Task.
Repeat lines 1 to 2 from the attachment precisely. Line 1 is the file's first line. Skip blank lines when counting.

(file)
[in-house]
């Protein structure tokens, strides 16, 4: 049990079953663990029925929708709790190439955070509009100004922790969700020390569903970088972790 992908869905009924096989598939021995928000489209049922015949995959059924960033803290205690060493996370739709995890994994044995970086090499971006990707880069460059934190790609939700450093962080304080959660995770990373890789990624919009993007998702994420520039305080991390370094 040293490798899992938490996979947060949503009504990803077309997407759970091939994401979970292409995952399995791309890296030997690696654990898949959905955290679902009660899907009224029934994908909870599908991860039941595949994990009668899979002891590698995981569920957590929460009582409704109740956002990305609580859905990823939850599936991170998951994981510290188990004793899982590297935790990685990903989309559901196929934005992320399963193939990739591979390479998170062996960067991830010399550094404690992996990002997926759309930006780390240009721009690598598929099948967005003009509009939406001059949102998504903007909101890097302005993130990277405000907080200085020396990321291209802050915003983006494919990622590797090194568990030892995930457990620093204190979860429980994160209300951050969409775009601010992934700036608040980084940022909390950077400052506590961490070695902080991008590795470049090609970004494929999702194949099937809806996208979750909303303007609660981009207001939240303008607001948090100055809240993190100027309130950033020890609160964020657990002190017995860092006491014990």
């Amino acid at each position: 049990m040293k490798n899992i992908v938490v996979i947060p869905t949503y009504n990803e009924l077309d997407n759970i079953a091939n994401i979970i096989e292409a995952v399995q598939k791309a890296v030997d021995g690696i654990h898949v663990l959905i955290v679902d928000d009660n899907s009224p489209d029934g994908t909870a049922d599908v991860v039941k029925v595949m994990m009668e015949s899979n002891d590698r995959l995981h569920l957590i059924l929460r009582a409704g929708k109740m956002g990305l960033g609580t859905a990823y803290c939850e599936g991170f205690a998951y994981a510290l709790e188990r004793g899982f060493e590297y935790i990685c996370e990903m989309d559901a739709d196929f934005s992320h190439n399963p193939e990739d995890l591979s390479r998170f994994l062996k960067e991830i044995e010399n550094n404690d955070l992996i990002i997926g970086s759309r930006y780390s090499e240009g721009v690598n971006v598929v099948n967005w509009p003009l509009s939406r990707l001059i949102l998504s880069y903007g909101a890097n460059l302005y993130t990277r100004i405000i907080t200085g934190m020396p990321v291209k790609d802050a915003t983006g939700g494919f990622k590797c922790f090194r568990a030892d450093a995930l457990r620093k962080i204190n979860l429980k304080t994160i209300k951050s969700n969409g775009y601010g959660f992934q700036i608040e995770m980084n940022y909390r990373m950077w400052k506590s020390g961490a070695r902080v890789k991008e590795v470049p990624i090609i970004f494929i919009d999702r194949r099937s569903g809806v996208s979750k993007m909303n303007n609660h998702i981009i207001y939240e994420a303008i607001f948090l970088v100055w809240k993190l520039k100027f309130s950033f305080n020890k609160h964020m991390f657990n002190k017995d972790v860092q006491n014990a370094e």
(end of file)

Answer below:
[in-house]
């Protein structure tokens, strides 16, 4: 049990079953663990029925929708709790190439955070509009100004922790969700020390569903970088972790 992908869905009924096989598939021995928000489209049922015949995959059924960033803290205690060493996370739709995890994994044995970086090499971006990707880069460059934190790609939700450093962080304080959660995770990373890789990624919009993007998702994420520039305080991390370094 040293490798899992938490996979947060949503009504990803077309997407759970091939994401979970292409995952399995791309890296030997690696654990898949959905955290679902009660899907009224029934994908909870599908991860039941595949994990009668899979002891590698995981569920957590929460009582409704109740956002990305609580859905990823939850599936991170998951994981510290188990004793899982590297935790990685990903989309559901196929934005992320399963193939990739591979390479998170062996960067991830010399550094404690992996990002997926759309930006780390240009721009690598598929099948967005003009509009939406001059949102998504903007909101890097302005993130990277405000907080200085020396990321291209802050915003983006494919990622590797090194568990030892995930457990620093204190979860429980994160209300951050969409775009601010992934700036608040980084940022909390950077400052506590961490070695902080991008590795470049090609970004494929999702194949099937809806996208979750909303303007609660981009207001939240303008607001948090100055809240993190100027309130950033020890609160964020657990002190017995860092006491014990």